Giving the People What They Want
While fast and easy may rule some portion of consumer’s shopping, the secondary use of the market as a meeting place has not disappeared even if COVID-19 has recently put a damper on this role. People are social animals and there remains a desire to connect with each other outside of the home and office.
One of the emerging concepts around retail is to serve as a venue where consumers come to enjoy a positive experience that makes them want to return. This is “experiential retail” where the focus is on customer engagement, not sales. The store becomes a place where people come to interact with the goods and where a vendor’s brand and culture are front and center. On the cutting edge of this model have been Apple Stores but many others have since followed their lead.
So, what does this mean from the real estate perspective? To the extent that retailers are pivoting to serve in part as fulfillment centers, an increasingly large portion of their square footage may be used not as showroom space but for warehousing. Owners should not be surprised when tenants look to re-negotiate leases with a reduced footprint. The amount of space per store is also expected to decline and a retail center may need to be reconfigured to accommodate a greater number of tenants.
An example of this shift to a smaller footprint is seen with Nordstrom Local. The retail giant has shifted its focus for new development away from their full-line stores (closing 16 in 2020) while simultaneously building out its new “Nordstrom Local” service hubs. The concept behind these 3,000-square-foot spaces is clearly on experience and service, emphasizing three core offerings—online order pickups and returns, alterations (done on-site), and style advice and tailoring. Though not quite as modest in their footprint, a similar concept is behind the new Market by Macy’s and Bloomie’s stores, both weighing in around 20,000 square feet.
Quality restaurants are also seen as an increasingly vital draw to a successful retail area. All consumer segments enjoy dining out and that doesn’t happen in a virtual space. This plays directly into the broadening concept of retail that is oriented around socializing and experiences—even more so when combined with consumer’s other preferences, including walkability and an amenity-rich setting.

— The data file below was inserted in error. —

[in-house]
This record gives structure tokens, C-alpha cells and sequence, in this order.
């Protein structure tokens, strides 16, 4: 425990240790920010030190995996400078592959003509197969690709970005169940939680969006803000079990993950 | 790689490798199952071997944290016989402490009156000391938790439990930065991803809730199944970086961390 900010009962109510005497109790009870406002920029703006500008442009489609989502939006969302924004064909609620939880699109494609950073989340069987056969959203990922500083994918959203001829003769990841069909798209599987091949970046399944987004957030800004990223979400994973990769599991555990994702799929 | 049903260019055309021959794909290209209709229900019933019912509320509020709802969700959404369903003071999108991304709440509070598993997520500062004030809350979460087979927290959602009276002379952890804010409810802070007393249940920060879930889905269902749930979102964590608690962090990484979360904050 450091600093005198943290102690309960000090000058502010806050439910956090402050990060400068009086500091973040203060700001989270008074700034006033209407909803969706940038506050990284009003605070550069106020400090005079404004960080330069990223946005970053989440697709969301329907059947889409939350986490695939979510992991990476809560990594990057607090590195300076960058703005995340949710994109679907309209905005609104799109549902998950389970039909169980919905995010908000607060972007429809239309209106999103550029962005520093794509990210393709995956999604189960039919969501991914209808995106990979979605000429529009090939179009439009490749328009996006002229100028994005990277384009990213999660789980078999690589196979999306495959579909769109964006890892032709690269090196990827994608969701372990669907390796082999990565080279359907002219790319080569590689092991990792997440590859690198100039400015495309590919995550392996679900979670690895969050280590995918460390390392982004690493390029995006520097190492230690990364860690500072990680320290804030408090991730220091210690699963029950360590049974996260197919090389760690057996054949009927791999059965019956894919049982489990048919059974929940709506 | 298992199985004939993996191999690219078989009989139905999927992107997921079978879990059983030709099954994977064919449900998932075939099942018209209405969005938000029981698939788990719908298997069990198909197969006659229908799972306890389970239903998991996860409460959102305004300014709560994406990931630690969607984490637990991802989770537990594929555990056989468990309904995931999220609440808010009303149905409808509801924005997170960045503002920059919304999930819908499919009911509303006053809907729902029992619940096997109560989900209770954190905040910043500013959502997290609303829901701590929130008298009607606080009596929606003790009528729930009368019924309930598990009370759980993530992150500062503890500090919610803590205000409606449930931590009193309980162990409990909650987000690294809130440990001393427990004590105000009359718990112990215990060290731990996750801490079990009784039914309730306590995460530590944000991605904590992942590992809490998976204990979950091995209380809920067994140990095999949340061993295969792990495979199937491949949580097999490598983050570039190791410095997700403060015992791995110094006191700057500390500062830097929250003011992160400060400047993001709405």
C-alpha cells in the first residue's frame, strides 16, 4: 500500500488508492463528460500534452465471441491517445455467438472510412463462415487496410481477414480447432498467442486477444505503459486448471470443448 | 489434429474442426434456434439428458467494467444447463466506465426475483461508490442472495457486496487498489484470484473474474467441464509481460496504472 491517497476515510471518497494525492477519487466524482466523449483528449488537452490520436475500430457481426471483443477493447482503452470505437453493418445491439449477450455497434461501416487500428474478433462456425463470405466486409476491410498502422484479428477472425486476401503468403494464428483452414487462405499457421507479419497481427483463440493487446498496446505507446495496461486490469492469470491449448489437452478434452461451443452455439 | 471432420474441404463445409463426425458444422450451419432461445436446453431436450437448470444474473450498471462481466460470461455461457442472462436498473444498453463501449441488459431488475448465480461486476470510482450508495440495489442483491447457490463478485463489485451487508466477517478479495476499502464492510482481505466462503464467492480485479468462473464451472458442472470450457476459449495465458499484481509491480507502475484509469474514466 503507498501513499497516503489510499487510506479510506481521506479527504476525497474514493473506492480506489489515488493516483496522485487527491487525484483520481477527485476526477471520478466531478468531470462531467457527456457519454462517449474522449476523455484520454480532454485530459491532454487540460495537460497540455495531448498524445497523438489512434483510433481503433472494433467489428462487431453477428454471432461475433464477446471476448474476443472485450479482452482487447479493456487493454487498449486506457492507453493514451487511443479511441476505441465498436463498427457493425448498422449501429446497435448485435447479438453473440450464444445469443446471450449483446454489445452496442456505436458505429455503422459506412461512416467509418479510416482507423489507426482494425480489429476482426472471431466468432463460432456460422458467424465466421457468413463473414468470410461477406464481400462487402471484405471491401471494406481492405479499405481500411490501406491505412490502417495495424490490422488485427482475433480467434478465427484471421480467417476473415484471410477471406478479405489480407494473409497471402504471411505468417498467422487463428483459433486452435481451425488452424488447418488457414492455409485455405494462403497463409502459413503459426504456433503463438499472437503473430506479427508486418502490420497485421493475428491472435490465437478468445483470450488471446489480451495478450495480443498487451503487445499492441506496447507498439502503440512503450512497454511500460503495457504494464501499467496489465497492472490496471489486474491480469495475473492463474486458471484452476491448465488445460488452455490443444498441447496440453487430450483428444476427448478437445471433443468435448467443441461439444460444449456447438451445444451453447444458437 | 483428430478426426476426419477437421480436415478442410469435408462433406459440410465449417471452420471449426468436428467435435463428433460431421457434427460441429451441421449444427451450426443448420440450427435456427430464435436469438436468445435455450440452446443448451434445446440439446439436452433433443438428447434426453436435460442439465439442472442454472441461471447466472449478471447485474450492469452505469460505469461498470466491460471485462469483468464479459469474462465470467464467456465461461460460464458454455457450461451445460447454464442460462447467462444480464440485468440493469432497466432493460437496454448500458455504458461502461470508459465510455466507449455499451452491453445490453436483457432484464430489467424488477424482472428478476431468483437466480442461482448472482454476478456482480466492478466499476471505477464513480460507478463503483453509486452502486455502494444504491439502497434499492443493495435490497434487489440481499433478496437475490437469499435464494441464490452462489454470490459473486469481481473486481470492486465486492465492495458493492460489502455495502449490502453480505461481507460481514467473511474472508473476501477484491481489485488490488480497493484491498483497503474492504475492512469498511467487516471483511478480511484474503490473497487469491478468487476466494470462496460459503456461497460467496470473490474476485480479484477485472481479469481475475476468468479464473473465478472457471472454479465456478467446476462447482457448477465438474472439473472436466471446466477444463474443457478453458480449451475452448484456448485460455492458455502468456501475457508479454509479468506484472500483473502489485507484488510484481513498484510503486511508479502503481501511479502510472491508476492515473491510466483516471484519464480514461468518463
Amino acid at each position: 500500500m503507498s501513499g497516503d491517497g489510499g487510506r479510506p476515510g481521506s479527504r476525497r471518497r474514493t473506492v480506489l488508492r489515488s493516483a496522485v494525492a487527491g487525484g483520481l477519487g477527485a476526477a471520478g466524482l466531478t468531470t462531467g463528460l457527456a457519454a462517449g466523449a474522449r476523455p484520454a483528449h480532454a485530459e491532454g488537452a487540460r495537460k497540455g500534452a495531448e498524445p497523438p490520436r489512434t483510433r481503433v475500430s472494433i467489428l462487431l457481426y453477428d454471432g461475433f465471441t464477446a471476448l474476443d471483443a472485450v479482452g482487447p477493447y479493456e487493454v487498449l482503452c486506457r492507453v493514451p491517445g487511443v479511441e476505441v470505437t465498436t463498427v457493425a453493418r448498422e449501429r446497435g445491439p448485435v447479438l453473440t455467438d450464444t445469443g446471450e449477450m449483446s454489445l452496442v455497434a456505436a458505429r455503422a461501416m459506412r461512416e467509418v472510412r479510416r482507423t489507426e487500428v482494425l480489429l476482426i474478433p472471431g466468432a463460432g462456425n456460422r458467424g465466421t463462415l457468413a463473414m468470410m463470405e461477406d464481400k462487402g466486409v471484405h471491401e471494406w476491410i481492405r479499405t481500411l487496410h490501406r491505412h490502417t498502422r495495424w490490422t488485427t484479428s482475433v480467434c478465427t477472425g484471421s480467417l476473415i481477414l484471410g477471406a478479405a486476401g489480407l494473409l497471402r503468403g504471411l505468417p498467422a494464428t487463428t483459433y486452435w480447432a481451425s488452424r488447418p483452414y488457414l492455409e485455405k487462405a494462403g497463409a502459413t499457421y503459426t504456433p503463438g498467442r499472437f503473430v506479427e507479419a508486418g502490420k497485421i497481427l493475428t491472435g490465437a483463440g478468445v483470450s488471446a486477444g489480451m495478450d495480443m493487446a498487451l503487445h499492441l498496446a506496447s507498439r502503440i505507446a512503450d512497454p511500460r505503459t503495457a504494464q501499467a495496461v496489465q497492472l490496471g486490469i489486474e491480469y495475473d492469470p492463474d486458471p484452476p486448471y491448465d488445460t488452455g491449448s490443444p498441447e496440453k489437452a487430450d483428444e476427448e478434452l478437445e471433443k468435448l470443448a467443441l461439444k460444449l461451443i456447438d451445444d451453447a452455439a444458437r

The cuisine-oriented extension of experiential retail is the emergence of the “food hall.” Whereas most standard food courts may be indistinguishable from one another, hosting the same collection of national fast-food chains, a food hall serves as a venue for showcasing local entrepreneurial chefs. Popping up in refurbished spaces with unique character, such as old warehouses, train stations or mill buildings, the food hall becomes a destination in its own right, rather than simply a source of quick fuel to keep shoppers shopping. Added attractions might include cooking classes, foodie-focused retail, sports-themed bars, and arcades.
Hoping to capitalize on these growing trends, municipalities and communities are also reorienting around the evolving preferences of consumers (both residents and visitors). This includes providing added outdoor public space alongside pedestrian-friendly, car-free streets. It also means making permanent the curb-side pickup spaces that were hastily arranged in the early months of COVID-19. In areas that are significantly over-stored, there may also be opportunities for conversion of retail space to other uses. In particular, transforming older stores to residential units further strengthens an area’s consumer base. What’s more, it also deepens the feeling of community—just what shoppers are looking for.